Center for American Progress

RELEASE: Providing Identification to Unauthorized Immigrants Benefits Everyone in the U.S.
Press Release

RELEASE: Providing Identification to Unauthorized Immigrants Benefits Everyone in the U.S.

Press Contacts

  • Tanya Arditi

Washington, D.C. — Today, the Center for American Progress released a new report looking at the innovative solutions that different states, localities, and other institutions across the country are creating—within the existing legal framework and given the current stalling of executive actions on immigration and comprehensive immigration reform—to provide all individuals, including unauthorized immigrants, with access to some form of valid government-issued identification, or ID.

“Providing Identification to Unauthorized Immigrants” surveys the state and local landscape of identification for unauthorized immigrants and looks at the societal benefits that expanding access to and acceptance of identification cards and driver’s licenses for unauthorized immigrants would bring to the United States. The report looks at three main types of identification: driver’s licenses, municipal ID cards, and consular IDs.

“The states and localities implementing common-sense policies to solve the problem of identification are a model for the nation and other states to follow,” said Silva Mathema, CAP Policy Analyst and author of the report. “Having an ID helps people integrate into everyday life. It eases interactions with law enforcement, government officials, banks, and local businesses. Increasing access to driver’s licenses makes roads safer for everyone; enhancing trust between the immigrant community and law enforcement makes entire communities safer; and making basic services accessible to everyone brings communities together.”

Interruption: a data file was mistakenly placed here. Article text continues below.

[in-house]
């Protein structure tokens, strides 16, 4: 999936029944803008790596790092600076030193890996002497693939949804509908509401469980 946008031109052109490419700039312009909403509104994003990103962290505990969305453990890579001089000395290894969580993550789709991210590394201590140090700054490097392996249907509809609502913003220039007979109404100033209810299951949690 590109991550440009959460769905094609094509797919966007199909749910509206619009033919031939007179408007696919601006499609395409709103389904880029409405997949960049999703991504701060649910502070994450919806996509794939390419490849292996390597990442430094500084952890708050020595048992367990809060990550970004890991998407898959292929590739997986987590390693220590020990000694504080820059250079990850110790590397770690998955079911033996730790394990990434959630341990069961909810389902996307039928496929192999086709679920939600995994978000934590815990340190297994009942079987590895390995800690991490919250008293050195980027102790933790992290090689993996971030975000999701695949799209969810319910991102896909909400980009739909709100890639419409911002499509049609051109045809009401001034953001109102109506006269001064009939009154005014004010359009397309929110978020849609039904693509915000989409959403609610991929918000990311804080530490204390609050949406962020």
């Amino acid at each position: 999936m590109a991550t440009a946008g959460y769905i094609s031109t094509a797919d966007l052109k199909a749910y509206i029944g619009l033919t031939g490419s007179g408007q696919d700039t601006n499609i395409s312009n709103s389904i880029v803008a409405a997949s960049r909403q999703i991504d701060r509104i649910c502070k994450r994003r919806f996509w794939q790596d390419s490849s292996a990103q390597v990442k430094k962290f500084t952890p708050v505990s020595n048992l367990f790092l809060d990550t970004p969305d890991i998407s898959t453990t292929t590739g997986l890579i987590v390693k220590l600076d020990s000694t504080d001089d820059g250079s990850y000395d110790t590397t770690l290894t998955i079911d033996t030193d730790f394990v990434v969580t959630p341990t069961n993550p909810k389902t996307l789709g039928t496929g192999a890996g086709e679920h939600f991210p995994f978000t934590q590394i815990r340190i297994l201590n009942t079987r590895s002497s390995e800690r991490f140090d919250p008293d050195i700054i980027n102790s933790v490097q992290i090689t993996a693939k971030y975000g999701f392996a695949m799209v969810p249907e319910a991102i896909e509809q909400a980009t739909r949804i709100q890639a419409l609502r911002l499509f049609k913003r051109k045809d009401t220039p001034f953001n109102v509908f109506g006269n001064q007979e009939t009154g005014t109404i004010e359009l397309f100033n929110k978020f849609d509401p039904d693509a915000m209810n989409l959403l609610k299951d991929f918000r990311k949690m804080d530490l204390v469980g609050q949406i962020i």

As the report details, there are currently 12 states—California, Colorado, Connecticut, Delaware, Hawaii, Illinois, Maryland, Nevada, New Mexico, Utah, Vermont, and Washington—in addition to Puerto Rico and the District of Columbia, that issue cards that give driving privileges to unauthorized immigrants, while many other states are debating these types of laws. Since January 2015, for example, California has issued more than 510,000 driver’s licenses to individuals who cannot prove legal presence, and its law includes an anti-discrimination provision.

Municipal ID cards provide access to a range of services: They can be used to open bank accounts, as debit cards, at parking meters, and to access library cards. Many cities and municipalities—such as New York City, which has issued more than 570,000 IDNYC cards—are looking into municipal ID programs to make their communities more inclusive.

For their part, consular IDs give individuals an additional option for identification—sometimes, the only option—allowing them to open bank accounts and get birth certificates. In total, 371 counties, 356 financial institutions, and 1,036 police departments accept Mexican consular IDs as a valid form of ID.

The report also includes a set of policy recommendations for states, cities, and localities implementing or seeking to implement these types of solutions:

  • States should issue driver’s licenses to all eligible individuals, regardless of immigration status.
  • States with REAL ID-noncompliant driver’s licenses marked with a recognizable feature need to ensure through regulation that there is no discrimination based on the marks.
  • Localities should pursue municipal ID card programs, while also raising awareness and acceptance of the cards.
  • Countries that issue or plan to issue consular IDs should improve security and awareness to increase their acceptability.
  • States and localities should establish policies to bar officials from inquiring about an individual’s immigration status.
  • Federal lawmakers should pass immigration reform that includes a pathway to citizenship.

Access the full report, “Providing Identification to Unauthorized Immigrants,” here.

For more information on this topic or to speak with an expert, please contact Tanya S. Arditi at tarditi@americanprogress.org or 202.741.6258.

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